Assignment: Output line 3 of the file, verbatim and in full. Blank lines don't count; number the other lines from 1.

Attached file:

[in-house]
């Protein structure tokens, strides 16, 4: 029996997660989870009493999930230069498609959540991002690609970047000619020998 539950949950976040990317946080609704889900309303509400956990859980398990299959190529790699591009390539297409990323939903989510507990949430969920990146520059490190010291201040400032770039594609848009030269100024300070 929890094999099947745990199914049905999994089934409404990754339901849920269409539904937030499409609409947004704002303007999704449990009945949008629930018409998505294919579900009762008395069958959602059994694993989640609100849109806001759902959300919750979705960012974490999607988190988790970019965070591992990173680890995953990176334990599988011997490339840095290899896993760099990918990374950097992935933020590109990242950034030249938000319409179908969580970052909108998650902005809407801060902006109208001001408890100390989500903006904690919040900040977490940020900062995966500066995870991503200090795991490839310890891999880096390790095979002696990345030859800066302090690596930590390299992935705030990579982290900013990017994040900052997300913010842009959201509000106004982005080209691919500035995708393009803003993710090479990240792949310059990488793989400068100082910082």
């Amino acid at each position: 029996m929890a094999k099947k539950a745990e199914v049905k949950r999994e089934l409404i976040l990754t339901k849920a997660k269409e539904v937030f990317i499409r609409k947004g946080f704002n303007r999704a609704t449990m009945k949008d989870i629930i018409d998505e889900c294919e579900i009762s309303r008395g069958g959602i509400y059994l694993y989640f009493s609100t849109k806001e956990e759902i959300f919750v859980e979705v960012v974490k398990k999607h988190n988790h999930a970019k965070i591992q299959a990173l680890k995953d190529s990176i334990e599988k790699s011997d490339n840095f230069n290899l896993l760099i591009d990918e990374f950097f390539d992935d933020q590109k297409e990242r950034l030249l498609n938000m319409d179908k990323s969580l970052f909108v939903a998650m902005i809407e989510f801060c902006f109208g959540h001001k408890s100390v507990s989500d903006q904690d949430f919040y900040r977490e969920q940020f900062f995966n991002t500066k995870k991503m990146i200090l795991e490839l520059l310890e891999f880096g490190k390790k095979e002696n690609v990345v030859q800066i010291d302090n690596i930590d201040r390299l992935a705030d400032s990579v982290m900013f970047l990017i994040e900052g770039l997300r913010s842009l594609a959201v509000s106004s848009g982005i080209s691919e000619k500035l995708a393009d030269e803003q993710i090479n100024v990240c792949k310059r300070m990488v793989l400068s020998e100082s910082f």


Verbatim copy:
């Amino acid at each position: 029996m929890a094999k099947k539950a745990e199914v049905k949950r999994e089934l409404i976040l990754t339901k849920a997660k269409e539904v937030f990317i499409r609409k947004g946080f704002n303007r999704a609704t449990m009945k949008d989870i629930i018409d998505e889900c294919e579900i009762s309303r008395g069958g959602i509400y059994l694993y989640f009493s609100t849109k806001e956990e759902i959300f919750v859980e979705v960012v974490k398990k999607h988190n988790h999930a970019k965070i591992q299959a990173l680890k995953d190529s990176i334990e599988k790699s011997d490339n840095f230069n290899l896993l760099i591009d990918e990374f950097f390539d992935d933020q590109k297409e990242r950034l030249l498609n938000m319409d179908k990323s969580l970052f909108v939903a998650m902005i809407e989510f801060c902006f109208g959540h001001k408890s100390v507990s989500d903006q904690d949430f919040y900040r977490e969920q940020f900062f995966n991002t500066k995870k991503m990146i200090l795991e490839l520059l310890e891999f880096g490190k390790k095979e002696n690609v990345v030859q800066i010291d302090n690596i930590d201040r390299l992935a705030d400032s990579v982290m900013f970047l990017i994040e900052g770039l997300r913010s842009l594609a959201v509000s106004s848009g982005i080209s691919e000619k500035l995708a393009d030269e803003q993710i090479n100024v990240c792949k310059r300070m990488v793989l400068s020998e100082s910082f």